AmEx boosts national average credit card interest rate
APR jumps for third week in four
American Express this week raised annual percentage rates on several of its card offers, pushing the national average APR higher for the third time in four weeks.
|CreditCards.com's weekly rate chart|
|Avg. APR||Last week||6 months ago|
|Methodology: The national average credit card APR is comprised of 95 of the most popular credit cards in the country, including cards from dozens of leading U.S. issuers and representing every card category listed above. (Introductory, or teaser, rates are not included in the calculation.)|
AmEx's decision to boost rates lifted the national average APR on new credit card offers to 12.62 percent this week, according to the CreditCards.com Weekly Credit Card Rate Report.The issuer also eliminated balance transfer offers and reduced introductory offer periods on some cards.
While AmEx didn't provide comment on the card changes, its tougher lending terms come amid a regulatory and economic environment that has become more hostile to card issuers. Fitch Ratings reported that credit card charge-off rates advanced again in September, setting a fifth record high in the past six months. Charge-offs occur when banks give up hope of recovering money lent.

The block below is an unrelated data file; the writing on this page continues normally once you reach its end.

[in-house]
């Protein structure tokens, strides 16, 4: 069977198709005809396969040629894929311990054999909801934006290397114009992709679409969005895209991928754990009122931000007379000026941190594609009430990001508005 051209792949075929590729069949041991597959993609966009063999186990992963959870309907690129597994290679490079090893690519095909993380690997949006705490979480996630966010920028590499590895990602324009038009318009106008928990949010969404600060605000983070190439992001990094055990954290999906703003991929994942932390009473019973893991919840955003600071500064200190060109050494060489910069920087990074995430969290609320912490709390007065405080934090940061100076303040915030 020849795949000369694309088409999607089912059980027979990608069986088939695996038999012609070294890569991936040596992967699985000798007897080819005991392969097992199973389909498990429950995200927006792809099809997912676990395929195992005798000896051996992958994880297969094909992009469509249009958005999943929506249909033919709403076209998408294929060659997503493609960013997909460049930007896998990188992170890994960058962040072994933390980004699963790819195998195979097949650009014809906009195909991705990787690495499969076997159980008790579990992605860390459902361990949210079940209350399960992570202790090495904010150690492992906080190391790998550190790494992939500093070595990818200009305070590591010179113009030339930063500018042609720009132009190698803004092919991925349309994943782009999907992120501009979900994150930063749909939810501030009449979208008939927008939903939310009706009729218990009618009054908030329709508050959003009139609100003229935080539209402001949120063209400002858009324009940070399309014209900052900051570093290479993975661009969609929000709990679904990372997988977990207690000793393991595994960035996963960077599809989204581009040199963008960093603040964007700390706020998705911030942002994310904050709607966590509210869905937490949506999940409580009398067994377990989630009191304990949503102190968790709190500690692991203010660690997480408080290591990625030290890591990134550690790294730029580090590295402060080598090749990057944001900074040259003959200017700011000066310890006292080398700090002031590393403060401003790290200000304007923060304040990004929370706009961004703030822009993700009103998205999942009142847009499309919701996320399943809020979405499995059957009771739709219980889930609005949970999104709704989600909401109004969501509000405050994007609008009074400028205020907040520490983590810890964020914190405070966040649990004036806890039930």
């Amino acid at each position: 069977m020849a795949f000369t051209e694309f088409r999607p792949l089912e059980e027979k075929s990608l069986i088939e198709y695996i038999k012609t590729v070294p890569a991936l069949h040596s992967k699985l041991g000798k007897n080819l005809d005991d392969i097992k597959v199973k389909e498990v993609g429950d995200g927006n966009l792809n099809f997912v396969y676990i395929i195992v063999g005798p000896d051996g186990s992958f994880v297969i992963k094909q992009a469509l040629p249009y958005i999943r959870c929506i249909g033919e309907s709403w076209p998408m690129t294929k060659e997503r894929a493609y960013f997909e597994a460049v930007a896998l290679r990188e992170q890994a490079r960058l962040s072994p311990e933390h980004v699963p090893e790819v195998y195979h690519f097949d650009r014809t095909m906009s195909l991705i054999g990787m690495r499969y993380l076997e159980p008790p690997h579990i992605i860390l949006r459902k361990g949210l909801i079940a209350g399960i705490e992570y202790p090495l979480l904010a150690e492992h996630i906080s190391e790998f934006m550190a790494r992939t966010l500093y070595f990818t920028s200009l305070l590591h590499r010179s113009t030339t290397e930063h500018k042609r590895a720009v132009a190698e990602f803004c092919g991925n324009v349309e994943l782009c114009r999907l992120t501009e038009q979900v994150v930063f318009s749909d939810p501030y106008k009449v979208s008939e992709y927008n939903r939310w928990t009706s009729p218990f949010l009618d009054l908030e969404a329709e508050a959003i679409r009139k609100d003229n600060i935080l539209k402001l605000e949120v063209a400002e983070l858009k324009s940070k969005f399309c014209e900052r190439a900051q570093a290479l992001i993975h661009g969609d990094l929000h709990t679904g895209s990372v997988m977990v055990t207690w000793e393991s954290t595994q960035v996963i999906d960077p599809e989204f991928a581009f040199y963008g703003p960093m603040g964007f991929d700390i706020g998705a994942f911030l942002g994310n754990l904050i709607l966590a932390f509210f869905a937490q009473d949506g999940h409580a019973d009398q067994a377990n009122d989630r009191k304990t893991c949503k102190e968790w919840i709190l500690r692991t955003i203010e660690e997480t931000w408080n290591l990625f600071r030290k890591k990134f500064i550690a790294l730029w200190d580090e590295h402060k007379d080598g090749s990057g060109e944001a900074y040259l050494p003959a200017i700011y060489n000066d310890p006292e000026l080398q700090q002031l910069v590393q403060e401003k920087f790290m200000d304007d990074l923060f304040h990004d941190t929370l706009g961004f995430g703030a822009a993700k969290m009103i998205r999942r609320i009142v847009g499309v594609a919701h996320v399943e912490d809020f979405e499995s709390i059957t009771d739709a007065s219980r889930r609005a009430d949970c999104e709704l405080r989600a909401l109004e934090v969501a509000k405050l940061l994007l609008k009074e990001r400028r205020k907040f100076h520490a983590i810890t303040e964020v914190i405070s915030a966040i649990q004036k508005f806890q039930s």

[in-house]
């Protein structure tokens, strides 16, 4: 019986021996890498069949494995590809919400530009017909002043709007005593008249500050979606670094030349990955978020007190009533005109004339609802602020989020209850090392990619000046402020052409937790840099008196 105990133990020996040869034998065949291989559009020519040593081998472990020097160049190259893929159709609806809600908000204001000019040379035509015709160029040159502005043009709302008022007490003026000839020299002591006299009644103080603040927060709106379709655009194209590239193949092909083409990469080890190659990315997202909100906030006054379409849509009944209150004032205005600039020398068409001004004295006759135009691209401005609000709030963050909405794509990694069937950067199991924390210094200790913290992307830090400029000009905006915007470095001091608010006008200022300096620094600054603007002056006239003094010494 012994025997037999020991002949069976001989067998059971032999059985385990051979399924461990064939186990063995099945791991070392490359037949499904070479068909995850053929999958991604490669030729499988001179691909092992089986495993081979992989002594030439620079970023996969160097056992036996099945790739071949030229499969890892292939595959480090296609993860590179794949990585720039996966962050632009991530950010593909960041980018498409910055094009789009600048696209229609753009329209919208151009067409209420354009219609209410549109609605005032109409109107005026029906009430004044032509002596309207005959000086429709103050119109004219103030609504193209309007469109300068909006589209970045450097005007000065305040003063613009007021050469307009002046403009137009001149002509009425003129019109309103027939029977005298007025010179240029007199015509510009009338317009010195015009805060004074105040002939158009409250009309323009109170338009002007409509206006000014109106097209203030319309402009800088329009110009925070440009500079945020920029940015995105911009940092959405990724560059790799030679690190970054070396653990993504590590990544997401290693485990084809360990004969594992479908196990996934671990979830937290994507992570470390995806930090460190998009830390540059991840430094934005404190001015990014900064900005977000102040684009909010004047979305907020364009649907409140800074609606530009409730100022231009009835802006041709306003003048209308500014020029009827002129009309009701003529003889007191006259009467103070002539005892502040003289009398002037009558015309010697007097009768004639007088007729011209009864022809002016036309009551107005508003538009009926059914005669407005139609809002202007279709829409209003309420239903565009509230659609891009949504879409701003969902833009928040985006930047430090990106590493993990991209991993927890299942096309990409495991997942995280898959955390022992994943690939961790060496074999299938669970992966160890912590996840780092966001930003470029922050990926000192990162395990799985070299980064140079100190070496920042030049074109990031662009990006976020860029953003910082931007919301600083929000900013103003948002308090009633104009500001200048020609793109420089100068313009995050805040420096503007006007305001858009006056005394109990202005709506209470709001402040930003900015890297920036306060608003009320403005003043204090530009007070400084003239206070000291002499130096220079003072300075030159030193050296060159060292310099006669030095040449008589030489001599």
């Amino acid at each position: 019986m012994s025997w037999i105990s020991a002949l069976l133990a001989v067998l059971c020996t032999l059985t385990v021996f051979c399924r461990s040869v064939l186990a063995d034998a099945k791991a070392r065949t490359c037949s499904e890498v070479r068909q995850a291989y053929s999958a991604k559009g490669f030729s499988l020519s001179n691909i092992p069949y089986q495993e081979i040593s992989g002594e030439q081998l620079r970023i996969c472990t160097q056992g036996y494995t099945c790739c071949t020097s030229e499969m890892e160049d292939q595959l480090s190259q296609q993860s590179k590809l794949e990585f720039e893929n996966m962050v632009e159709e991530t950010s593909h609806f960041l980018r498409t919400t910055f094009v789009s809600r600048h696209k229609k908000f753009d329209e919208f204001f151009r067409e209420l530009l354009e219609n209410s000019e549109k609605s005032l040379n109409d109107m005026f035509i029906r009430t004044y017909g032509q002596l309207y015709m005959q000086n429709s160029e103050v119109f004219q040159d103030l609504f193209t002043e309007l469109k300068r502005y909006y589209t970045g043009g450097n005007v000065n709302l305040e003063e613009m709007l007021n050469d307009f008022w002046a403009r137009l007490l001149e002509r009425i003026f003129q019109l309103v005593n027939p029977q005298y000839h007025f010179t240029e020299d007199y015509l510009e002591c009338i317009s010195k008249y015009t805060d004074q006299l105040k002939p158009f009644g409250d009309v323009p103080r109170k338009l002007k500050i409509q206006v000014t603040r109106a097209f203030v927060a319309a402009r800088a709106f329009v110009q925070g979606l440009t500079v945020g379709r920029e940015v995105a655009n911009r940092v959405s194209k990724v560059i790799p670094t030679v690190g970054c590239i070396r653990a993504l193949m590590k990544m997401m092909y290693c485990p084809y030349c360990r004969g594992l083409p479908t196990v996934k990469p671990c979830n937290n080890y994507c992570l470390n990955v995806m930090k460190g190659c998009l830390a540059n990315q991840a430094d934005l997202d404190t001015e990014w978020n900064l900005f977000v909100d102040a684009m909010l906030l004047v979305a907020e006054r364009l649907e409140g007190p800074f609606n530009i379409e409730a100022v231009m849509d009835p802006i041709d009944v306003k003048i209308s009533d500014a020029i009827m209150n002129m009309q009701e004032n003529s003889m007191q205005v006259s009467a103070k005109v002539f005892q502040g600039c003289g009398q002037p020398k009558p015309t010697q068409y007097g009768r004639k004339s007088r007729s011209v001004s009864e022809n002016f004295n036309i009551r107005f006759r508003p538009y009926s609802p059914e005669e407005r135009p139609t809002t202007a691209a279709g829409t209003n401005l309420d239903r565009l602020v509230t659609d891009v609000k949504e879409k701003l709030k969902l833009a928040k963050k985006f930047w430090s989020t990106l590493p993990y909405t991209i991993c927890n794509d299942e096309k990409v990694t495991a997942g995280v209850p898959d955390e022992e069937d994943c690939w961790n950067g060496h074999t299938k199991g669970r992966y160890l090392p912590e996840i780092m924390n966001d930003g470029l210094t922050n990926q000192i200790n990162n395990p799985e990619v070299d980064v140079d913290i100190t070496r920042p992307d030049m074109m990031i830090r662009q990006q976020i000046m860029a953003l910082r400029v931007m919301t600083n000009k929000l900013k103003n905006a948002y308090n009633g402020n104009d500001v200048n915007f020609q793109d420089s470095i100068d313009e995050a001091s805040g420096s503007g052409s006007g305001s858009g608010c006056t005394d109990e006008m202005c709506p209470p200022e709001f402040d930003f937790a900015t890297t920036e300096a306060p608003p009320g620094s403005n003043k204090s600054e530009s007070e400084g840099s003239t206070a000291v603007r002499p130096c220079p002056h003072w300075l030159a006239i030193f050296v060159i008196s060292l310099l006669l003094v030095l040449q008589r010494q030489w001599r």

Federal Reserve officials this week acknowledged the stricter bank lending terms. On Wednesday, Atlanta Fed President Dennis Lockhart highlighted the restricted access to credit, saying in a speech that the "flow of credit through the U.S. banking system is not yet approaching anyone's notion of normal." He added that a "return to robust bank lending is unlikely, at least in the near term."
The Fed can move interest rates on most credit cards by raising or lowering a key interest rate called the federal funds rate. Variable rate credit cards -- which account for the majority of plastic -- have annual percentage rates that are set using the prime rate, which moves up and down in lock step with the federal funds rate. A fed fimds rate hike likely isn't coming anytime soon, either, but when the central bank does raise rates, the upward movement could be sharp.
"Once the Fed has to raise rates, they'll raise them aggressively, but that time isn't imminent. It's not even remotely imminent," says Greg Valliere, chief policy strategist at Soleil Securities in New York City.
Last week, the Fed voted unanimously to leave its federal funds rate at a range of 0 percent to 0.25 percent, a move that keeps the prime rate at 3.25. In his speech, Lockhart said that it could be "some time" before the Fed exits its current policy initiatives, also lending his support to "the maintenance of interest rates at low levels 'for an extended period.'"
Other central bank officials struck a slightly different tone. Fed Vice Chairman Donald Kohn stated that he "can't predict how rapidly" the Fed will need to boost rates. At a Friday speech in Chicago, Fed Gov. Kevin Warsh indicated that the next change to monetary policy may be "accomplished with greater swiftness than is modern central bank custom."
Valliere cautions against reading too much into Warsh's comments. "The bottom line is, [the Fed has] a long way to go before they raise rates," Valliere says.
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